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Lehigh Valley PBS (WLVT-TV, Channel 39) will feature Lafayette’s 55+ Art Program in its popular news magazine program “TEMPO!” 7:30 p.m. Tuesday and Friday.

Twenty residents of local retirement communities, ranging from age 60 to 92, are the first students in the 55+ Art Program. The six-week art appreciation workshop, consisting of both hands-on studio work and art history lessons, began Jan. 8 in the Williams Visual Arts Building (WVAB).

The workshop is an expansion of the art department’s Community-Based Teaching Program, which also offers classes, workshops led by renowned artists, and open studio sessions to local high school students and the public. The 55+ Art Program will be offered every six weeks throughout the academic year and into the summer.

Jim Toia, director of the College’s Community-Based Teaching Program, is spearheading the project along with abstract painter Karla Stinger ’97, a WVAB visiting artist, who is leading the classes.

“Our senior population is so often undervalued and under-served,” says Toia, who also is an accomplished sculptor and director of the WVAB’s Grossman Gallery. “We have the facilities and resources here to provide them with an opportunity. They can immerse themselves in a discipline they might have had interest in all their lives, but not the opportunity in which to invest.”

“Karla is very talented and exceptionally positive,” he adds. “She will be very effective in bringing out each and every participant’s potential. I look forward to great results and watching this program flourish.”

Says Stinger: “I’ve been a visiting artist at Lafayette for the past two years and I really wanted to do something for the College since it’s given me so much. I have to turn around and share that with the community.”

Stinger’s recently retired father, a painter, inspired her to design and offer the classes. She wanted to help provide an artistic community for active adults like her father, something more structured than the open studio sessions Lafayette offers.

With an interest in art and culture, Stinger graduated from Lafayette as an American studies major and worked in the television industry for four years. She was a producer and editor for VH-1, where she assisted with the “100 Greatest Albums of Rock ’n Roll” and “Behind the Music.” She also worked for a short time with Ridley Scott Associates, the commercial production company owned and run by legendary filmmakers Ridley and Tony Scott.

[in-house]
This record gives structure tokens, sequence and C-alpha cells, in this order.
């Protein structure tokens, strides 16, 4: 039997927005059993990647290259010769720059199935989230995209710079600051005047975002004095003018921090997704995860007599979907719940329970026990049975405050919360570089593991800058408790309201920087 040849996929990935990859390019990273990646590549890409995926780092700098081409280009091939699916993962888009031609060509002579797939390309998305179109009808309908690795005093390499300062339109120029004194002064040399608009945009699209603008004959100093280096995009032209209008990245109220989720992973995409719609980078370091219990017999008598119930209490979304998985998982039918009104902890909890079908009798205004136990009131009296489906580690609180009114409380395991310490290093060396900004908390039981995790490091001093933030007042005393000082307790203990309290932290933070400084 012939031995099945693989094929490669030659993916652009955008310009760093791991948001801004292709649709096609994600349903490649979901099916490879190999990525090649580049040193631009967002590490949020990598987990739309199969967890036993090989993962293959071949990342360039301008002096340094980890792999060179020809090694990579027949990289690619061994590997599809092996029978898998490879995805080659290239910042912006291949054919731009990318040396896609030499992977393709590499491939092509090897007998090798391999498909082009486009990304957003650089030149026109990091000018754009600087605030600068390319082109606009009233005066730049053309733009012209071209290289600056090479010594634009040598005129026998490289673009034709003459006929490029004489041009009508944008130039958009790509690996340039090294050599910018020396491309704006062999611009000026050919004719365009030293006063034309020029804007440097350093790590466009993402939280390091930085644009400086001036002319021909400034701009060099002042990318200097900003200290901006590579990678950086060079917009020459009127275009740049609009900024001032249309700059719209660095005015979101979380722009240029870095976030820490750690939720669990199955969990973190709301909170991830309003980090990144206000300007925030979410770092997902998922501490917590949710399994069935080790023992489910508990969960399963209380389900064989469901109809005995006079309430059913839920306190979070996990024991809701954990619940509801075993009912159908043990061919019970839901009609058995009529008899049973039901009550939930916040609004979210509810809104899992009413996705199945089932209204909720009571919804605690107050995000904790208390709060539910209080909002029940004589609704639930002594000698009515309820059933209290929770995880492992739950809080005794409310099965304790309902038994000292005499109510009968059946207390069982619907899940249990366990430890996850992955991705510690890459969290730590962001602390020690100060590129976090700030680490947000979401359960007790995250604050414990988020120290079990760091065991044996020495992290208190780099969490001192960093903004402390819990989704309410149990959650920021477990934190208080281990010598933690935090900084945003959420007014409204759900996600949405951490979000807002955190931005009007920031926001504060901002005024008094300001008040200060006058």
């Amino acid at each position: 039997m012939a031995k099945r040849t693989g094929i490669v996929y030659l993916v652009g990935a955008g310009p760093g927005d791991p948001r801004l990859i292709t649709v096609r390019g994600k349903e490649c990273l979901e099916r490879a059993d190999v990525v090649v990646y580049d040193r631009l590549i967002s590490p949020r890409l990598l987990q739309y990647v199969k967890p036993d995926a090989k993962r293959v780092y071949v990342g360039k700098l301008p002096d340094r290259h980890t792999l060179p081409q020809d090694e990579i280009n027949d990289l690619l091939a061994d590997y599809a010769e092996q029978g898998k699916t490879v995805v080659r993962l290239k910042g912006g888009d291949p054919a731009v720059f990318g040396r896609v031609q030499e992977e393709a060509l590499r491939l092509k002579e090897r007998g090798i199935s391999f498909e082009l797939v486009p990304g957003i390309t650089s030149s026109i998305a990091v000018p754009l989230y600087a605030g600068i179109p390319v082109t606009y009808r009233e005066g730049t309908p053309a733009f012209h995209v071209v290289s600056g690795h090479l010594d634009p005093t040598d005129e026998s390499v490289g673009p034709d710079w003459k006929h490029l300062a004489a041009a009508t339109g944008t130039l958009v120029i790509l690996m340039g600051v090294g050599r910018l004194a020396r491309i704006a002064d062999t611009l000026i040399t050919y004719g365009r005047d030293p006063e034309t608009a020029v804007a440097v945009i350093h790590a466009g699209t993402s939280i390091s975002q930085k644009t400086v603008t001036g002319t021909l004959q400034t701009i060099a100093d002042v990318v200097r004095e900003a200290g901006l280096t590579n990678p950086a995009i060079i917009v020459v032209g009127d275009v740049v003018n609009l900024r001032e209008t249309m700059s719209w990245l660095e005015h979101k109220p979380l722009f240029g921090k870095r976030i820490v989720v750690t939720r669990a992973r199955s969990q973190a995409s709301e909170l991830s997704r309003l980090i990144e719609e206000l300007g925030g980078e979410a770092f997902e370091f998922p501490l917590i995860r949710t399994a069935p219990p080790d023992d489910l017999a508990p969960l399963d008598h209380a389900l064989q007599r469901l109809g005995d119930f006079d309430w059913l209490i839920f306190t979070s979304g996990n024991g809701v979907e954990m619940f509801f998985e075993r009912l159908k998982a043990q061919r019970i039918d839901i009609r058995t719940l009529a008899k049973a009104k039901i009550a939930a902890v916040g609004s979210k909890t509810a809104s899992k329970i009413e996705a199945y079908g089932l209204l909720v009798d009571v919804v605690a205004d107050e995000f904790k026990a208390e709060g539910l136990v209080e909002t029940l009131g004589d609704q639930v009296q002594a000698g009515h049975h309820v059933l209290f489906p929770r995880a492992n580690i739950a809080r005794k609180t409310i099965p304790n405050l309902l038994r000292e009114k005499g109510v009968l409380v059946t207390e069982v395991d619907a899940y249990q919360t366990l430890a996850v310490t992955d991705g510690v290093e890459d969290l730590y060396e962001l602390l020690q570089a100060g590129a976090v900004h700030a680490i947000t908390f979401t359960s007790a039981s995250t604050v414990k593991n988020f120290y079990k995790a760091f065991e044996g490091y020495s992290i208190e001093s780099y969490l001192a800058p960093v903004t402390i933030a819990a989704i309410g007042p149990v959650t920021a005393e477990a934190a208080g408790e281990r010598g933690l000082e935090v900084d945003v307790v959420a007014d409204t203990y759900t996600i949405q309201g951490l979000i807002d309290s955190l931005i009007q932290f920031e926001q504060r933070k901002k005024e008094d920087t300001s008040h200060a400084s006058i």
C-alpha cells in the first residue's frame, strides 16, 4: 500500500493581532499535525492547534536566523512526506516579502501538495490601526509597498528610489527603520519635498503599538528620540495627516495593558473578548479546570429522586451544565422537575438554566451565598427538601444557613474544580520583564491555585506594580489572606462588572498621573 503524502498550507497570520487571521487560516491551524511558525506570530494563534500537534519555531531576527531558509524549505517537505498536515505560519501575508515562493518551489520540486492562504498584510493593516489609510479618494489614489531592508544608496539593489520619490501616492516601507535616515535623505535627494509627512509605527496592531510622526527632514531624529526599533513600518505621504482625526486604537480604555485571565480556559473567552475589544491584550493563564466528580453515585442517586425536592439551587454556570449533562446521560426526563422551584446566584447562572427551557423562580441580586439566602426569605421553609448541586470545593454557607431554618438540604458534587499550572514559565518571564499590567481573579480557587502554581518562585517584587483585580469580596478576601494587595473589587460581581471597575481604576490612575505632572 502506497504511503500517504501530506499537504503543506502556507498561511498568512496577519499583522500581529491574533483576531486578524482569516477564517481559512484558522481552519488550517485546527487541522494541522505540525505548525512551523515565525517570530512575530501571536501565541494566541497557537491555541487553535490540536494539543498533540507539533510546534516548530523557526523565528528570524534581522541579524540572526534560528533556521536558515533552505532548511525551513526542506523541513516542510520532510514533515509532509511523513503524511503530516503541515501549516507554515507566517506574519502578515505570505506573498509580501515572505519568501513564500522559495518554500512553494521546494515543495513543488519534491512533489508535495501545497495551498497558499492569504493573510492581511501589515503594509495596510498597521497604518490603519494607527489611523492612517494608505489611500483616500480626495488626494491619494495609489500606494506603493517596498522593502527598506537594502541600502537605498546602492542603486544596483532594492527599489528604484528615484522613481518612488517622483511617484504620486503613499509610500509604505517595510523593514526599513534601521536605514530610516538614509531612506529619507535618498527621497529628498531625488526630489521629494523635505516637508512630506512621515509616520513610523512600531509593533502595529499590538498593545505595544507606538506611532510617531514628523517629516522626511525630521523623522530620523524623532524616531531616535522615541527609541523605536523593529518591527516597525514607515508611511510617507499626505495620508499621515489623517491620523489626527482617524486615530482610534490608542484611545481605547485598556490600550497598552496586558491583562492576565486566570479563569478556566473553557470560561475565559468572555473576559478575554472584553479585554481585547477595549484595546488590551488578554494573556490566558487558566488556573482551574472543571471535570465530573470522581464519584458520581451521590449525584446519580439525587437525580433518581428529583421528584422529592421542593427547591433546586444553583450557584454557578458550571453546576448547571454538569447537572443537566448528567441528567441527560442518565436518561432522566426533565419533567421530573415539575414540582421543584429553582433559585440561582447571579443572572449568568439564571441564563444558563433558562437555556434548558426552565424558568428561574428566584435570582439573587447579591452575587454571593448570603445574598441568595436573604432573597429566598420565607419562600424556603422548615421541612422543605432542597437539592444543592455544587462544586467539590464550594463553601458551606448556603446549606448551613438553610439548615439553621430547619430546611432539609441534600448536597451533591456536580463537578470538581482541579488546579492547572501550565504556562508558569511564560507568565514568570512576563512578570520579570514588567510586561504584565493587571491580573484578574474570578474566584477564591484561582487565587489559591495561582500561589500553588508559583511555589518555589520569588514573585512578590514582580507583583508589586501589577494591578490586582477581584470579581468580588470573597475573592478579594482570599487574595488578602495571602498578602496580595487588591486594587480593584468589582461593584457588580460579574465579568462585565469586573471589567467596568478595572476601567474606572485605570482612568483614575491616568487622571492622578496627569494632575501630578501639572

After watching the Twin Towers fall from the company’s office a few blocks away, Stinger left the city and decided to refocus her career on the fine arts. She began studying art at Rutgers University and says she became interested in community enrichment and the effect art has on shaping society and “creating and sustaining an interdependent community.”

Stinger has had several solo and group shows in the Lehigh Valley and is development associate at the Hunterdon Museum of Art in Clinton, N.J. She plans to attend graduate school in fine arts this fall.

Lafayette’s Community-Based Teaching Program was featured in The New York Times on Jan. 19, 2003. The article called Lafayette’s collaboration with Phillipsburg (N.J.) High School, in which nine Phillipsburg art students take classes at the Williams Visual Arts Building, one of the more successful programs in New Jersey’s push to make senior year more productive, stimulating, and challenging by allowing high school students to “step into the real world” of internships, work, or college courses.

Lindsey Tibbott is one of three New Jersey high school seniors the Times followed in a story called “How Schools Are Trying to Avoid the ‘Senior Slide.'”

Miss Tibbott, a 17-year old senior from Pohatcong . . . leaves Phillipsburg High School during the last period on Tuesday, Thursday, and Friday and drives to downtown Easton to attend class at Lafayette at no cost.

“The program is amazing,” she said. “The people we meet and what we get to do is so much different than a high school program. We are talking to the artists, which is such a good experience. Before this, I had no idea what art school would be like.”

“Arthur Rothkopf, the president of Lafayette, sees the arrangement as a fair trade,” the story says. “After all, reasons Mr. Rothkopf, some students may decide to attend Lafayette. In addition, the program – which includes students from Pennsylvania and New Jersey – promotes good relations between the college and the community.”

The 23,500-square-foot Williams Visual Arts Building is one of the leading high-tech facilities for art education and exhibitions in the nation. It includes sculpture and painting studios, a community-based teaching studio, the Grossman Gallery, a flexible studio area with movable walls for honors and independent study students, a seminar room, a conference room, and faculty studios and offices. The classrooms are adjacent to professors’ personal studios, which encourages the free exchange of ideas between students and faculty.

The building, which was dedicated in April 2001, is home to Lafayette’s studio art program. Located on North Third Street, at the main gateway to the campus, the building underscores Lafayette’s commitment to play a prominent role in the revitalization of downtown Easton.

The building was recognized for excellence in design quality with the Silver Medal from the Pennsylvania chapter of The American Institute of Architects, the highest award given by the organization. It was chosen from a pool of applications by 100 practicing architects in Pennsylvania.

The Visual Arts Building also received the Adaptive Reuse Award from the Easton Heritage Alliance. The award recognizes excellence in buildings that have undergone major restorations/renovations to serve a purpose that differs from the facility’s original function.

Categorized in: News and Features